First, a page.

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Hyperthyroidism in Cats

Information about hyperthyroidism in cats, including diagnosis and treatments

Hyperthyroidism is caused by excessive amounts of thyroid hormone being produced by a tumour in a cat's thyroid glands. Cats normally have 2 thyroid glands that sit either side of their windpipe in their neck. In 80% of hyperthyroid cases one (or both) of these glands can be felt by the vet as being enlarged. Some cats have thyroid tissue inside their chests that cannot be felt on a physical examination. Hyperthyroidism is very commonly seen in middle to older aged cats. In the vast majority of cats, the tumours are benign in nature, limited only to the thyroid tissue. However, over time, some will change to become more malignant and spread to other tissues. This is one of the reasons to pick up these cases as early as possible and get them treated. The other reason is that the excessive thyroid hormone produced by these tumours have serious effects on your cats health. Left untreated these cats decline quickly and become very weak and unwell.
Thyroid hormone has lots of functions but it's easiest to think of it as setting your cat's metabolism 'tickover' rate. Too much thyroid hormone therefore drives the cat's metabolism too hard resulting in the following common symptoms:

  • Weight loss - despite a good appetite (but 5% of cats will have gone off their food)
  • Fast heart rate (sometimes with a murmur)
  • Increased vocalisation / restlessness / aggression (some cats may require sedation to blood sample)

Other signs may also be present such as:

  • Poor coat quality / hair loss
  • Vomiting / Diarrhoea
  • Neurological signs (head tilt, circling, seizures)

Diagnosis

Although we may suspect hyperthyroidism when we examine a cat we must always confirm the diagnosis with a blood test. It's important at this point also to check that these patients have no other issues that would prevent them from receiving treatment.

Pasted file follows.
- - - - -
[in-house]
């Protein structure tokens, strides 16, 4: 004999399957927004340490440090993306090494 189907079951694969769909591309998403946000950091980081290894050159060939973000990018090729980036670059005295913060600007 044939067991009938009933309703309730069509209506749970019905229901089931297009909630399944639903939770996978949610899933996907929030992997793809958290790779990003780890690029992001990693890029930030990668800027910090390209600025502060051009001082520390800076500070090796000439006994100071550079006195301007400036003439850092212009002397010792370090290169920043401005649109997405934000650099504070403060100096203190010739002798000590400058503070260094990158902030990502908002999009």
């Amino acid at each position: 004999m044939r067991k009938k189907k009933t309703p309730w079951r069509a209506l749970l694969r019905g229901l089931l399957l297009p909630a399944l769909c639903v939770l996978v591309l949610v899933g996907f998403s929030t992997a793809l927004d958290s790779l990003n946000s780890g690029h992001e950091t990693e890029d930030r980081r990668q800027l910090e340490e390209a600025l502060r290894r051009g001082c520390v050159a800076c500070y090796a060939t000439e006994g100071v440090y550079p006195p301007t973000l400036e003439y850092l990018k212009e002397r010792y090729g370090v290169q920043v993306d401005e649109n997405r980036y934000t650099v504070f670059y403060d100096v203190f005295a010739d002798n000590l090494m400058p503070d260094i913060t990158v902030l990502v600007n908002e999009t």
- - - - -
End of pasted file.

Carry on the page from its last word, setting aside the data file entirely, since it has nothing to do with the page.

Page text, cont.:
Occasionally we can see suspected hyperthyroid cases with many of the appropriate symptoms of the disease but a thyroid level within the normal range. In these cases we may need to repeat the test in a month or so, or perform additional testing.

Treatment

Initially we tend to start most cats on anti-thyroid medication for about 3 weeks to get them stabilised and better assess their general health. We perform a complete blood screen to look at liver and kidney function and check for any side effects of the medication. Long term management involves one of the following treatments:

  • Radioactive Iodine
  • Surgery (Thyroidectomy)
  • Medical Management
  • Iodine Restricted Diet

Radioactive Iodine

For most cats this is the 'Gold Standard' treatment for Hyperthyroidism (and is the preferred treatment for humans with the disease as well). The cat is injected with a radioactive form of iodine that is taken up by the thyroid tumour and destroys it.

Once the cat is injected it is placed in isolation for up to 2 weeks as it is a potential risk to people and other pets. For this reason cats have to be screened carefully before treating to make sure they are safe to be left in isolation for this length of time. This may involve further blood tests and potentially a heart scan.
All treated cats will become transiently hypothyroid (too little thyroid hormone) and some of these cats may require long term supplementation later in life but this is easily given, effective and not costly.
It is also possible for treated cats to become hyperthyroid again due to remaining thyroid tissue (although this is not common).